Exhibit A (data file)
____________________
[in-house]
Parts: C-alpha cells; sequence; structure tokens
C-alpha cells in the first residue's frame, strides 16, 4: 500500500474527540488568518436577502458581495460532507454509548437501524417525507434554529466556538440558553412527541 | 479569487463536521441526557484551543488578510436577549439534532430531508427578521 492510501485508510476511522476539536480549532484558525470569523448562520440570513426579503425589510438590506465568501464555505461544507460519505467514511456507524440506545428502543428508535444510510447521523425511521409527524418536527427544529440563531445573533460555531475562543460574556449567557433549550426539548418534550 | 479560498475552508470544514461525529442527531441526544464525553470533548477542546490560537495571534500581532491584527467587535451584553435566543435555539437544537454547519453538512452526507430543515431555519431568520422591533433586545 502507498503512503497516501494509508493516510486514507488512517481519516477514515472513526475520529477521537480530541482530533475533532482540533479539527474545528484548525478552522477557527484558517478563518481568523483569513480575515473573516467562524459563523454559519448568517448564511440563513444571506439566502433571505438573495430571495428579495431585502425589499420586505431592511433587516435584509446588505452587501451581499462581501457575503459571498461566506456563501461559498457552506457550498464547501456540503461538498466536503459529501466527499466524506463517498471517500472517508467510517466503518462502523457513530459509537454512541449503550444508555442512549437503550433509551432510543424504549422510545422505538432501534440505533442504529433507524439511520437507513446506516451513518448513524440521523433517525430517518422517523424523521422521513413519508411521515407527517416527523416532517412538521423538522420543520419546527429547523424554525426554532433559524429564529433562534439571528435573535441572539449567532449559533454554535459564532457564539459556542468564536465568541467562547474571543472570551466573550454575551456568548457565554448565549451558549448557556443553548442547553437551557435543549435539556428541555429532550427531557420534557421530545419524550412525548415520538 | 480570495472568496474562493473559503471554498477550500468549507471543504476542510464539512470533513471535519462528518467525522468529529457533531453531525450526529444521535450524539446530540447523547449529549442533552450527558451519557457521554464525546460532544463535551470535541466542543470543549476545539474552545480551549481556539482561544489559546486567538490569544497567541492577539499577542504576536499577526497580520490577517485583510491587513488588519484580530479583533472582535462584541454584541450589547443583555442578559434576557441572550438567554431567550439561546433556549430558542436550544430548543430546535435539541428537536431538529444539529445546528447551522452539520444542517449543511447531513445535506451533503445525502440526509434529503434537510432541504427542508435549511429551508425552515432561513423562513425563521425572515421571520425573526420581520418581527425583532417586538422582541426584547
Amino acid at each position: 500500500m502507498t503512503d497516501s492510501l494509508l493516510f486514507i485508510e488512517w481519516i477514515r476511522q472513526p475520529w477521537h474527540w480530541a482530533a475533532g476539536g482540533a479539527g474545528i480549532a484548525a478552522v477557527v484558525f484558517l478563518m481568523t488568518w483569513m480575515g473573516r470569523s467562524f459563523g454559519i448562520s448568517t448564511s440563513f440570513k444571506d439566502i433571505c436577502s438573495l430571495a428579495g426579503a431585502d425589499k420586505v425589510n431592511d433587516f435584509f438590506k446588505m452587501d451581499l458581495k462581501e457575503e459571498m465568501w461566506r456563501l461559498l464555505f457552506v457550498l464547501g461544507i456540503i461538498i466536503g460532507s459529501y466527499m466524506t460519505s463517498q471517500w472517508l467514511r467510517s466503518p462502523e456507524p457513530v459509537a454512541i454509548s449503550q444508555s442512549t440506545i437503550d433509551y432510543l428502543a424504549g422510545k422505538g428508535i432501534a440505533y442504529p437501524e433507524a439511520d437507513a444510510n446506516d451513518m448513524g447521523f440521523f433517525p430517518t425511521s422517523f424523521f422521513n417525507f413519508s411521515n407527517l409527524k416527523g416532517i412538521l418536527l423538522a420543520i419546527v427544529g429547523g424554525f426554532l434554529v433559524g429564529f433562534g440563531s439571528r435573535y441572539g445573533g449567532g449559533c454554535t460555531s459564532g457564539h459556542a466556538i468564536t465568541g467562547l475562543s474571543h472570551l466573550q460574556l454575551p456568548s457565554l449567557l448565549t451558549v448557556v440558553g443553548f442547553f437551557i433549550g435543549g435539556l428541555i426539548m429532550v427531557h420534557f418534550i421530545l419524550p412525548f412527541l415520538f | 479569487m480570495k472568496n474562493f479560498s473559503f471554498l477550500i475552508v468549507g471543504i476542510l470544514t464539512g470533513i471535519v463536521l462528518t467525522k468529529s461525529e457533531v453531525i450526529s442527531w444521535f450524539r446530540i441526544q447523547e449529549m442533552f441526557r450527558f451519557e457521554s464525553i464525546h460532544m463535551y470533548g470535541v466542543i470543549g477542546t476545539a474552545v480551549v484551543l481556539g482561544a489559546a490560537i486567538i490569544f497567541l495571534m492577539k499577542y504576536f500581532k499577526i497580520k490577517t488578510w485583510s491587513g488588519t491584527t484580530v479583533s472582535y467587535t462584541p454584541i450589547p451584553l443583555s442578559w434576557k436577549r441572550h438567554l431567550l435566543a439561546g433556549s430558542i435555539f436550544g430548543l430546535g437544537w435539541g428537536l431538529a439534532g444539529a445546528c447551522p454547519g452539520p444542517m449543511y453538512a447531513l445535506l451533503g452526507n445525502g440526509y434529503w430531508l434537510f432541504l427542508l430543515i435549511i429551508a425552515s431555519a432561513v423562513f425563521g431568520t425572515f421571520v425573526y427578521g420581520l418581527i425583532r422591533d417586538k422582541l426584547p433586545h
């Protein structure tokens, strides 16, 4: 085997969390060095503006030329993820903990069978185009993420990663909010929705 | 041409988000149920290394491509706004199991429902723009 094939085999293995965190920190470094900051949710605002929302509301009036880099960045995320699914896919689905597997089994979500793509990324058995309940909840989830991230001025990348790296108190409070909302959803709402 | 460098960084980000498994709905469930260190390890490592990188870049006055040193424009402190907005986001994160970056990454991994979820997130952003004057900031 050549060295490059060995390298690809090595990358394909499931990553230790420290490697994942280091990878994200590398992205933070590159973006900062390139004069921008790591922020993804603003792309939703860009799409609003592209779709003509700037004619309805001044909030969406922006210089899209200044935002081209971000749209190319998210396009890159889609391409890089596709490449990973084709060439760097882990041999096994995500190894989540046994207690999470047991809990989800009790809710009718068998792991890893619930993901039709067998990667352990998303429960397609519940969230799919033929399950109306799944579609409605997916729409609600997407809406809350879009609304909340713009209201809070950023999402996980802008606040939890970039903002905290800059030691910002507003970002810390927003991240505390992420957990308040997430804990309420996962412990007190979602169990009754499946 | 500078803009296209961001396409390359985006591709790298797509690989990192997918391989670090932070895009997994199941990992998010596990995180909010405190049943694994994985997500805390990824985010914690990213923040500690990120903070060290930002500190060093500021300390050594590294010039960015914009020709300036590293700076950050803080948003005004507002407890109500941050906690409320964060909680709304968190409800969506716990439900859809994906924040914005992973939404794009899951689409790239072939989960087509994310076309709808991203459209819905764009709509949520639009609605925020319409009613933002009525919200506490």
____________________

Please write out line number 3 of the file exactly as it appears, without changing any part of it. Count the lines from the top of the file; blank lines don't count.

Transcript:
C-alpha cells in the first residue's frame, strides 16, 4: 500500500474527540488568518436577502458581495460532507454509548437501524417525507434554529466556538440558553412527541 | 479569487463536521441526557484551543488578510436577549439534532430531508427578521 492510501485508510476511522476539536480549532484558525470569523448562520440570513426579503425589510438590506465568501464555505461544507460519505467514511456507524440506545428502543428508535444510510447521523425511521409527524418536527427544529440563531445573533460555531475562543460574556449567557433549550426539548418534550 | 479560498475552508470544514461525529442527531441526544464525553470533548477542546490560537495571534500581532491584527467587535451584553435566543435555539437544537454547519453538512452526507430543515431555519431568520422591533433586545 502507498503512503497516501494509508493516510486514507488512517481519516477514515472513526475520529477521537480530541482530533475533532482540533479539527474545528484548525478552522477557527484558517478563518481568523483569513480575515473573516467562524459563523454559519448568517448564511440563513444571506439566502433571505438573495430571495428579495431585502425589499420586505431592511433587516435584509446588505452587501451581499462581501457575503459571498461566506456563501461559498457552506457550498464547501456540503461538498466536503459529501466527499466524506463517498471517500472517508467510517466503518462502523457513530459509537454512541449503550444508555442512549437503550433509551432510543424504549422510545422505538432501534440505533442504529433507524439511520437507513446506516451513518448513524440521523433517525430517518422517523424523521422521513413519508411521515407527517416527523416532517412538521423538522420543520419546527429547523424554525426554532433559524429564529433562534439571528435573535441572539449567532449559533454554535459564532457564539459556542468564536465568541467562547474571543472570551466573550454575551456568548457565554448565549451558549448557556443553548442547553437551557435543549435539556428541555429532550427531557420534557421530545419524550412525548415520538 | 480570495472568496474562493473559503471554498477550500468549507471543504476542510464539512470533513471535519462528518467525522468529529457533531453531525450526529444521535450524539446530540447523547449529549442533552450527558451519557457521554464525546460532544463535551470535541466542543470543549476545539474552545480551549481556539482561544489559546486567538490569544497567541492577539499577542504576536499577526497580520490577517485583510491587513488588519484580530479583533472582535462584541454584541450589547443583555442578559434576557441572550438567554431567550439561546433556549430558542436550544430548543430546535435539541428537536431538529444539529445546528447551522452539520444542517449543511447531513445535506451533503445525502440526509434529503434537510432541504427542508435549511429551508425552515432561513423562513425563521425572515421571520425573526420581520418581527425583532417586538422582541426584547